|THE A. L. KRAMER HOUSE, GEORGIAN IN TYPE; NORTH FRONT|
Peabody, Wilson and Brown, Architects
PROBABLY no section of the country is richer in fine houses than that within a radius of a dozen or so miles from Westbury Station, L. I. Nor is any part of the Island more beautiful in character than that part. Here there is rolling country and splendid woodland, long stretches of open farmland, hills and dales and wide views with glimpses of the Sound with the Connecticut shore in the distant haze.
Time was, within our memory, when the old farms could have been bought for under a hundred dollars an acre and some of them were so purchased and built upon; but with the first few purchases the price rose until now ten times this amount must be paid for land with any pretense to beauty. First among the settlers in the district was E. D. Morgan, who obtained "Wheatley Hill". From this hill the surrounding country has taken its name and the Wheatley Hills now comprise all the rolling country in the vicinity and as far west as East Williston, several miles away. Just under Wheatley Hill is the house built for the late Robert D. Winthrop, now occupied by his brother and within view are the Whitney, Duryea and Mackay estates and many others noted for their beauty and extent. The student of contemporary architecture could spend a very profitable week motoring in this part of the country studying the art which here comprises nearly all the styles from Elizabethan to the most modern of Colonial. Here also may yet be found that type of pre-Revolutionary house known to many as the Long Island farmhouse type which is as distinct as the Southern Colonial or the Dutch Colonial which it somewhat resembles. But the day of the Long Island farmhouse has passed for the mode of living here is changing—has changed. In the place of the farms whose products were once seen snugly packed on vehicles resembling prairie wagons which, late in the evening, wound their way along the road to the city where the produce was sold early next day—in place of these producing farms are the fancy farms of new owners whose cattle are prize cattle; whose produce cost at such rates as only the multi-millionaire can afford to pay; and these new farms are surrounded by landscape gardens and crowned by mansions, every appointment of which is studied art and comfort.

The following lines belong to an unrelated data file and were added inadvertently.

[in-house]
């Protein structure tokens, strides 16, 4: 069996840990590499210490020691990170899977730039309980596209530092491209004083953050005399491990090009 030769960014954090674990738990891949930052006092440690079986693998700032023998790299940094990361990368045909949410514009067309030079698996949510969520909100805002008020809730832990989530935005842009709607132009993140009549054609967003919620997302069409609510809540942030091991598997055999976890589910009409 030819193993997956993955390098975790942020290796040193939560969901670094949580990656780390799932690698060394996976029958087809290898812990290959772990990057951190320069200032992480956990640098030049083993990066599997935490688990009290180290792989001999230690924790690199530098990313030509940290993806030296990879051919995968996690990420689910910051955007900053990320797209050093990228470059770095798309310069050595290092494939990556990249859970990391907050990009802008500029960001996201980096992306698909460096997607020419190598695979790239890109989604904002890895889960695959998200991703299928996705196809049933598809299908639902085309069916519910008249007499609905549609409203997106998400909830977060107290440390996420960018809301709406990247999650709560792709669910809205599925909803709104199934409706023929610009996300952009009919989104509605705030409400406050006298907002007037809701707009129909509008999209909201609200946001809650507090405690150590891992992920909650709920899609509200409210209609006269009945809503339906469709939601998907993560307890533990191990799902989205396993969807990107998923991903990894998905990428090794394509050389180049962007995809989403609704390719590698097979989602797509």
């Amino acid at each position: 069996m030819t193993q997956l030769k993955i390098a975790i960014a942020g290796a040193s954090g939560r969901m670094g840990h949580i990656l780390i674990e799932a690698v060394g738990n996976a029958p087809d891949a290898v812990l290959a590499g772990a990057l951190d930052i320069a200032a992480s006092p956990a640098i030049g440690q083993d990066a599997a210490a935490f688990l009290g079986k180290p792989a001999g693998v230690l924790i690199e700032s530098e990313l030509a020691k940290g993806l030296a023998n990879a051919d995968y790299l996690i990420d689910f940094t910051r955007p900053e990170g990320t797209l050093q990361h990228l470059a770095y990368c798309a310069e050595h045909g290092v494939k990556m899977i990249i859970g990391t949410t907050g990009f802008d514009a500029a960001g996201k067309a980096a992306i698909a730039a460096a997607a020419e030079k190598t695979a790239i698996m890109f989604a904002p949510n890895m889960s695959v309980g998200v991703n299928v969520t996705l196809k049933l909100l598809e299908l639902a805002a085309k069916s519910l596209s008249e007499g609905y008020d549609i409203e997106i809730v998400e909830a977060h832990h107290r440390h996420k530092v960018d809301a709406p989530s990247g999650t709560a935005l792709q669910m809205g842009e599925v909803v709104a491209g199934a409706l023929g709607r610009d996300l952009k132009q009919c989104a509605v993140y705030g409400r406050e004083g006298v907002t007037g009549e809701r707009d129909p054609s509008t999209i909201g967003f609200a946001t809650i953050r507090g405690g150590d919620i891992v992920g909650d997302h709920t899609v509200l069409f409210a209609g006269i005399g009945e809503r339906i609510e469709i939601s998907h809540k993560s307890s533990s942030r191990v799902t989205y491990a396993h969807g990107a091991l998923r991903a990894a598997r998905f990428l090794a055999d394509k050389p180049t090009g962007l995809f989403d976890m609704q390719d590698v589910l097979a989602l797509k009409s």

One of the newest of these splendid houses is that built for Mr. A. L. Kramer and designed by Messrs. Peabody, Wilson and Brown of New York City. The work of this firm is all high grade but no house they have designed is any better than the one here shown.
|THE A. L. KRAMER HOUSE AT WESTBURY, L. I.; SOUTH FRONT|
|THE GARDEN, THOUGH NEW, IS INTERESTING; THE A. L. KRAMER HOUSE AT WESTBURY, L. I.|
|THE ENCLOSED BREAKFAST-ROOM WITH LATTICED WALLS; THE A. L. KRAMER HOUSE AT WESTBURY, L. I.|
The house is distinguished and even though new has a domestic quality which age will improve. One drives up to a dignified two-story porch and through a small vestibule enters a wide hall which runs entirely through the house. In this hall is the staircase with a landing the full width of the hall. To the west is an 18 x 25-foot dining-room with a very large fireplace and at the southerly end two ample windows. Corresponding, on the west of the hall, is the library. Out of each of these rooms one may step onto a porch, the dining-room porch being an enclosed breakfast-room prettily furnished, the walls being latticed.
Not the least feature of the Kramer house is the very complete service arrangements which comprise, seemingly, all that could be necessary to convenient housekeeping. This includes a refrigerating-room 7 x 10, a large laundry and a kitchen large enough for a small hotel. The lesser conveniences are a built-in silver safe, a dumb-waiter and ample closet room. And in another part of the ground floor is the flower-room with an outside entrance.
|THE LIVING-ROOM; THE A. L. KRAMER HOUSE AT WESTBURY, L. I.|
But the great feature of this floor is the living-room 25 x 40 with a six-foot wide fireplace at the end. This room is low in proportion to its size and paneled from floor to ceiling in dark wood. The living-room gives out onto an enclosed porch of ample size with three exposures. A feature of the ground floor is the bedroom and bathroom with access from the main hall. The second floor contains five master's bedrooms with five baths and in conjunction with the owner's bedroom are the dressing-room and boudoir. The owner's bedroom is 17 x 25 feet with a large open fireplace and windows on three sides, those on the west side leading out to an open roof over the porch below. The second story contains also six servants' rooms. Features of the second story are the splendid hall and the loggia between two of the bedrooms on the south.
The Kramer house is Georgian, the entrance porch recalling in its proportions the general aspect of "Homewood" in Maryland, which has been the inspiration of so many of our architects. The rich red of the brickwork contrasts well with the vari-colored slate roof and the white trim sets off the coloring of the masonry. The white blinds also add to the interest. All in all, Messrs. Peabody, Wilson and Brown have
produced a work of art of which they should feel proud.
|FIRST FLOOR PLAN; THE A. L. KRAMER HOUSE AT WESTBURY, L. I.|
|SECOND FLOOR PLAN; THE A. L. KRAMER HOUSE AT WESTBURY, L. I.|
|THE A. L. KRAMER HOUSE AT WESTBURY, L. I.|
Sold to A. S. Lehman (Lehman family) in the 1940's, the house burned in the 1970's after being abandoned and vandalized. Land sold and developed into the Hamlet condominiums.
wikimapia LOCATION. Aerial from 1966 showing estate still standing and the surrounding neighborhood.